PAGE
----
If eating vegan or plant-based is new to you, it can feel a bit overwhelming when dining out. But remember, all it takes is a quick scan of an online menu, a conversation with a friendly kitchen manager or following some of your favorite restaurants on social media to discover that delicious, plant-inspired menu items are there for the ordering – even at restaurants that don’t seem vegan-friendly.
Read on for vegan-friendly tips for dining out and check out some of our favorite vegan options for eating at restaurants in Colorado Springs.
1. Review menus online for vegan options.
Whenever I’m invited to a restaurant where I’ve never dined, I look for the menu on their website or a Facebook page. I did that recently for a meal at The Famous and saw plenty of ways to get around the meat and fish for lunch at the steakhouse. Two of us opted to split two vegetable-forward options.
The grilled veggie sandwich ($13) is nearly vegan; just hold the cheese. Served on house-made rye and onion bread, the massive portion has smoky asparagus, peppers, mushroom cap, and summer squash served with a fresh avocado half. The soft warm bread, creamy avocado, and aromatic vegetables are exquisite. The Sesame Chicken Salad ($16) without the chicken is equally massive, as they increased the vegetables. Bright and colorful crunchy cashews, carrots, lettuce, and cabbage are served over soba noodles with a serious kick of heat. This high-end salad and sandwich are worth every penny.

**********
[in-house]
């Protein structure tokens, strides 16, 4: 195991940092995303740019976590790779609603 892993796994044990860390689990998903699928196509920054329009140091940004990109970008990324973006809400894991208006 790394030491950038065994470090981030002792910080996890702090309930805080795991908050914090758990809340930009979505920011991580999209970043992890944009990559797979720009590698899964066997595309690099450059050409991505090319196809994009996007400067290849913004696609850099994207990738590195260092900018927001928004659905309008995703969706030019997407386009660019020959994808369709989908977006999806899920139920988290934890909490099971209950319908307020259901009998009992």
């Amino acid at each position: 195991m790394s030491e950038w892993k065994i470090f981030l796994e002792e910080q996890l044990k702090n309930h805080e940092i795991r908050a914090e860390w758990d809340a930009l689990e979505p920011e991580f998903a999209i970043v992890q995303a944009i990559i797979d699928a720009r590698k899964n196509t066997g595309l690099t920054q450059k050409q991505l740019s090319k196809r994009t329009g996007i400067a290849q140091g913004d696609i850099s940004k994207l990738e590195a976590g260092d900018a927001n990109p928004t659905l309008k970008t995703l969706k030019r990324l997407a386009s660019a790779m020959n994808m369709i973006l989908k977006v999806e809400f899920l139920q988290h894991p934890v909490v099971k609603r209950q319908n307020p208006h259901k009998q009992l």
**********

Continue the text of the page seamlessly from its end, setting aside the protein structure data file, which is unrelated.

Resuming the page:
2. Talk to the chef or kitchen manager about ingredients.
When friends invited me to Hacienda Colorado, I figured eating vegan would be a sure thing. Beans, tortillas, and rice are my kind of meal. But when I asked the server to confirm that the rice and beans were vegan, he came out with kitchen manager Robert Glerup. All of the beans are made with animal products, and even the tortillas (yep, hard, soft and the chips) are made with lard.
Glerup chatted with us and came up with an excellent suggestion. Celery or carrots are almost always in the kitchen, so we opted for celery sticks to dip in the salsa. He suggested the portobello fajitas ($15.99) in lettuce boats, and those sizzling plates of mushrooms and vegetables – with sweet caramelized onions – were meaty on their own. Served with a side of seasoned vegan rice, they made a hearty meal.
3. Follow restaurants and vegan groups online.
My Facebook feed is filled with announcements from local restaurants about their special of the day or upcoming events. Sure, much of the food isn’t vegan. But now and then, something surprising pops up.
In the vegan world, Buddha bowls (or hippie bowls) are commonplace. Fill a bowl with beans, greens, and grains. The Golden Bee’s version is anything but conventional. A protein bomb with tofu, chickpeas, lentils, edamame and even quinoa (serving as a protein and seed/grain), it’s not as overwhelming as I assumed it would be. That’s likely because it’s served in a light, umami-rich broth over roasted sweet potatoes and steamed vegetables and cabbage. This is the dish that just might make your non-vegan dining companion covet your order and rethink his aversion to vegetable-forward dining.